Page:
As a corollary to the previous article (see “Calorie Restriction and Longevity – The Role of Sugar“), we will further refine our diet to capture benefits attributed to calorie restriction. As described in detail here, calorie restriction and longevity are linked by multiple factors.

With respect to diet, we will logically derive through a series of negations what food does not contribute to longevity based on the latest discoveries in nutritional science. If we are advised to minimize simple sugars in our diet because of the series of problems that elevated insulin levels bring, then we should as a point of logic also avoid carbohydrates that easily break down into glucose.

The Glycemic Index

Fortunately we have a tool to measure the pure glucose equivalent of eating any type of food in isolation. A Glycemic Index (GI) is a number that represents the rise in blood sugar level from any food 2 hours after consumption. With pure glucose set at 100, the GI indicator becomes a relative measure of how quickly one unit of carbohydrates is broken down into the harmful glucose that leads to the spike in insulin.

Due to the genetic differences and varying degrees of metabolic rates and insulin resistance, the level of GI is not meant to be an accurate threshold from which we can target an insulin response. It is meant to be an estimator to rank foods by how easily each unit of carbohydrates is broken down.

Glycemic Load

A related measure adjusts the GI to the quantity of carbohydrates in the typical serving of the food that is consumed. The Glycemic Load adjusts GI by multiplying it by the number of carbohydrates in a typical serving and dividing by one hundred.

A Glycemic Load of less than 10 is considered low. However, the number of servings and what other food mix is consumed at the same time matter. Furthermore, tolerance differs from person to person. A physically active person that regularly depletes glycogen can tolerate higher levels of Glycemic Load.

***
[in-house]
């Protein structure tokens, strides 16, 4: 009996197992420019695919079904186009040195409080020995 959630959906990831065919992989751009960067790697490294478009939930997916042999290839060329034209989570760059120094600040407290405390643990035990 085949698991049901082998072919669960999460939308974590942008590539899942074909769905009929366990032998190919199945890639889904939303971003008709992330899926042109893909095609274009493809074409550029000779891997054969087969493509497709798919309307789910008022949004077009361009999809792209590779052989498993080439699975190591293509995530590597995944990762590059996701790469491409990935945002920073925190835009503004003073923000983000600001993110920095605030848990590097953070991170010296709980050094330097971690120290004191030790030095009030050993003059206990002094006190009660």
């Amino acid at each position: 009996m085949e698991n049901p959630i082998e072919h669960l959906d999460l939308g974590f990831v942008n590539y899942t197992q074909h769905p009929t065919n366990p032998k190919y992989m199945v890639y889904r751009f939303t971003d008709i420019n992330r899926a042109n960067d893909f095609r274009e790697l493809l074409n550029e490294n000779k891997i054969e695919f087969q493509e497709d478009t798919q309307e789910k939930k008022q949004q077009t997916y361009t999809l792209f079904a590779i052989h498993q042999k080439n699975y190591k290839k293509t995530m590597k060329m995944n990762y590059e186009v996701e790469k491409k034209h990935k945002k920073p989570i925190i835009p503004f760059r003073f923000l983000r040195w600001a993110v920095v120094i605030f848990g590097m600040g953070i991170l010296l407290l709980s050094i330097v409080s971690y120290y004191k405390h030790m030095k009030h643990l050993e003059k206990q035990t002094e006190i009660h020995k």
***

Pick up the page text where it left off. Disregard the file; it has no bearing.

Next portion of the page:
To take an example, carrots have a similar GI as white pasta: approximately 47. Recall that this measure is per unit of carbohydrates. To adjust for the Glycemic Load, multiply by the number of carbohydrates per serving – 6 grams for a carrot and 40 grams for a cup white pasta – and you get a Glycemic Load of 2.8 for carrots vs. 18.8 for white pasta.

While not perfect, Glycemic Load allows us to allocate our carbohydrate consumption to nutrient-rich foods like fruits and vegetables. As an added benefit, antioxidants from this food group work to counter any oxidative stress that results from metabolizing glucose.

Tricks to reduce Glycemic Load

The key to reducing Glycemic Load is to slow down absorption. The most obvious recommendation is to take time to eat your food. Mixing your meal with ingredients that traps carbohydrates like vinegar, fiber, fats and protein can also slow down absorption such that you can strategically avoid the insulin spike. However, if fats are consumed along with a high overall level of carbohydrates, the insulin spike will signal your fat cells to absorb both and you lose the benefit of the low Glycemic Load calculated for each ingredient.

The special case of alcohol

Research also points to low-carbohydrate alcohol before a meal as one way slow down absorption of carbohydrates from the meal. This is possibly one factor in wine’s link to longevity, a subject deserving its own article. It is also why diabetics taking insulin shots or other medications are advised to be wary of hypoglycemia when consuming alcohol, which is a condition in which blood glucose levels becomes dangerously low.

However, this is not to say that you should consume alcohol in quantity. Alcohol is metabolized in the liver to produce a molecule called citrate. This molecule converts glucose into fatty acids. In small quantities and without an insulin spike, this works well to reduce glucose levels in the blood. In large quantities of alcohol consumption, the excess fat production ends up deposited in the liver, which explains why alcoholics suffer from fatty liver syndrome.

If you are like most people, it is also likely that your excessive alcohol consumption is coupled with excess carbohydrates because your body craves them when glucose in the blood is being depleted by fatty acid production in the liver. This is how we get the infamous “beer belly.”

Sources

http://ajcn.nutrition.org/content/85/6/1545.full

https://www.ncbi.nlm.nih.gov/pubmed/23786819